Minimal Clinically Important Differences for Patient-Reported Outcome Measures of Cough and Sputum in Patients with COPD
Received 5 July 2019
Accepted for publication 31 October 2019
Published 29 January 2020 Volume 2020:15 Pages 201—212
Checked for plagiarism Yes
Review by Single-blind
Peer reviewer comments 2
Editor who approved publication: Dr Richard Russell
Patrícia Rebelo,1,2 Ana Oliveira,1,2 Cátia Paixão,1,2 Carla Valente,3 Lília Andrade,3 Alda Marques1,2
1Respiratory Research and Rehabilitation Laboratory (Lab3R), School of Health Sciences, University of Aveiro (ESSUA), Aveiro, Portugal; 2Institute of Biomedicine, School of Health Sciences (iBiMED), University of Aveiro (ESSUA), Aveiro, Portugal; 3Pulmonology Department, Centro Hospitalar Do Baixo Vouga (CHBV), Aveiro, Portugal
Correspondence: Alda Marques
Escola Superior de Saúde, Universidade de Aveiro - Edifício 30, Agras do Crasto - Campus Universitário de Santiago, Aveiro 3810-193, Portugal
Background: Cough and sputum are highly prevalent in patients with chronic obstructive pulmonary disease (COPD). Pulmonary rehabilitation (PR) has shown to be effective in managing these symptoms. However, the interpretation of the magnitude of PR effects is hindered by the lack of minimal clinically important differences (MCIDs).
Purpose: This study established MCIDs for the Leicester cough questionnaire (LCQ) and the cough and sputum assessment questionnaire (CASA-Q), in patients with COPD after PR.
Patients and Methods: An observational prospective study was conducted in patients with COPD who participated in a 12-weeks community-based PR program. Anchor- (mean change, receiver operating characteristic curves and linear regression analysis) and distribution-based methods [0.5*standard deviation; standard error of measurement (SEM); 1.96*SEM; minimal detectable change and effect size] were used to compute the MCIDs. The anchors used were: i) patients and physiotherapists global rating of change scale, ii) COPD assessment test, iii) St. George’s respiratory questionnaire and iv) occurrence of an exacerbation during PR. Pooled MCIDs were computed using the arithmetic weighted mean (2/3 for anchor- and 1/3 for distribution-based methods).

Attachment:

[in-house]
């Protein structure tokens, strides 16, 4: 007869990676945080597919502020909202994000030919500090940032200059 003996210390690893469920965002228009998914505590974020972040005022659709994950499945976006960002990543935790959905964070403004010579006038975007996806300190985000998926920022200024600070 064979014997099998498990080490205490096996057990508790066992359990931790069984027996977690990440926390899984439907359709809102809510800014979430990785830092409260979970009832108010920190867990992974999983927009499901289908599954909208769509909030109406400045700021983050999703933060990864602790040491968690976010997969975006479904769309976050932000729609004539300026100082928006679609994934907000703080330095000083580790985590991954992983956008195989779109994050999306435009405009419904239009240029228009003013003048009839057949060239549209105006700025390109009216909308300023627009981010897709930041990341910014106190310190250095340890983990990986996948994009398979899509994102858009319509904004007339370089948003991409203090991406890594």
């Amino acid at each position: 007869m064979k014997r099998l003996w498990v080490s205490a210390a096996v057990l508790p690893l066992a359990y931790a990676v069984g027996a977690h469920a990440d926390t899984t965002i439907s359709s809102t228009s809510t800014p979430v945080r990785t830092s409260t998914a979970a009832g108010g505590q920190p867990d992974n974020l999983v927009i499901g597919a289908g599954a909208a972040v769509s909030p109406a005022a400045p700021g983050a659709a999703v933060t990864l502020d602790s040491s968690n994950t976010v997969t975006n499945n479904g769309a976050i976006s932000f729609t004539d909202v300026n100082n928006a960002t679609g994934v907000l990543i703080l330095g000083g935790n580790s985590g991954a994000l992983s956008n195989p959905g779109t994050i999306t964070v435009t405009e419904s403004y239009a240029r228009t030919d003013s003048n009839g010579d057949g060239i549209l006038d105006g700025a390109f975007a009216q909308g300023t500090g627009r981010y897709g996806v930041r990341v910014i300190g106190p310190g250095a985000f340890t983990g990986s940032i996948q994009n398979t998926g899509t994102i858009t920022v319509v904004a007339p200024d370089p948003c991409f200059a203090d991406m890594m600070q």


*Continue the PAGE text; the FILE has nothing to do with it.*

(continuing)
Results: Forty-nine patients with COPD (81.6% male, 69.8± 7.4years, FEV1 50.4± 19.4%predicted) were used in the analysis. The pooled MCIDs were 1.3 for LCQ and for CASA-Q domains were: 10.6 - cough symptoms; 10.1 - cough impact; 9.5 - sputum symptoms and 7.8 - sputum impact.
Conclusion: The MCIDs found in this study are potential estimates to interpret PR effects on cough and sputum, and may contribute to guide interventions.
Keywords: COPD, symptoms, pulmonary rehabilitation, patient health questionnaire, measurement characteristics, statistics
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